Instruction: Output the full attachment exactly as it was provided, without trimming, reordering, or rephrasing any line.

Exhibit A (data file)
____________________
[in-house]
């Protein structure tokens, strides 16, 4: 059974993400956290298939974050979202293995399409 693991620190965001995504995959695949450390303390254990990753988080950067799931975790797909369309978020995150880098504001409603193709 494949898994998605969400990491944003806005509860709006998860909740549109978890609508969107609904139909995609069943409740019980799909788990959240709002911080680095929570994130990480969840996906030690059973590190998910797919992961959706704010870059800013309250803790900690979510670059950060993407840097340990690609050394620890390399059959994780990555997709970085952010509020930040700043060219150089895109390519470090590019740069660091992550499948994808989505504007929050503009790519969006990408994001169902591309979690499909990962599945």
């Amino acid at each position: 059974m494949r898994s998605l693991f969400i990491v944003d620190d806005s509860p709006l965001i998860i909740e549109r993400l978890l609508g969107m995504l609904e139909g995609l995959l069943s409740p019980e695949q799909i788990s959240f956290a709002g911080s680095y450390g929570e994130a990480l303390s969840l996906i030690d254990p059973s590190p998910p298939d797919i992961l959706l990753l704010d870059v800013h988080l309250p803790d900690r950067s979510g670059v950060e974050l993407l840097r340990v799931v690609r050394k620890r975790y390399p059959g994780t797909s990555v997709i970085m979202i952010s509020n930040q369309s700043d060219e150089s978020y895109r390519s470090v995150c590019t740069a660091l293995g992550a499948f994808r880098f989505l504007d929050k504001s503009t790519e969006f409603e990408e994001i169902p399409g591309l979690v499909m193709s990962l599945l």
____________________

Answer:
[in-house]
């Protein structure tokens, strides 16, 4: 059974993400956290298939974050979202293995399409 693991620190965001995504995959695949450390303390254990990753988080950067799931975790797909369309978020995150880098504001409603193709 494949898994998605969400990491944003806005509860709006998860909740549109978890609508969107609904139909995609069943409740019980799909788990959240709002911080680095929570994130990480969840996906030690059973590190998910797919992961959706704010870059800013309250803790900690979510670059950060993407840097340990690609050394620890390399059959994780990555997709970085952010509020930040700043060219150089895109390519470090590019740069660091992550499948994808989505504007929050503009790519969006990408994001169902591309979690499909990962599945």
């Amino acid at each position: 059974m494949r898994s998605l693991f969400i990491v944003d620190d806005s509860p709006l965001i998860i909740e549109r993400l978890l609508g969107m995504l609904e139909g995609l995959l069943s409740p019980e695949q799909i788990s959240f956290a709002g911080s680095y450390g929570e994130a990480l303390s969840l996906i030690d254990p059973s590190p998910p298939d797919i992961l959706l990753l704010d870059v800013h988080l309250p803790d900690r950067s979510g670059v950060e974050l993407l840097r340990v799931v690609r050394k620890r975790y390399p059959g994780t797909s990555v997709i970085m979202i952010s509020n930040q369309s700043d060219e150089s978020y895109r390519s470090v995150c590019t740069a660091l293995g992550a499948f994808r880098f989505l504007d929050k504001s503009t790519e969006f409603e990408e994001i169902p399409g591309l979690v499909m193709s990962l599945l």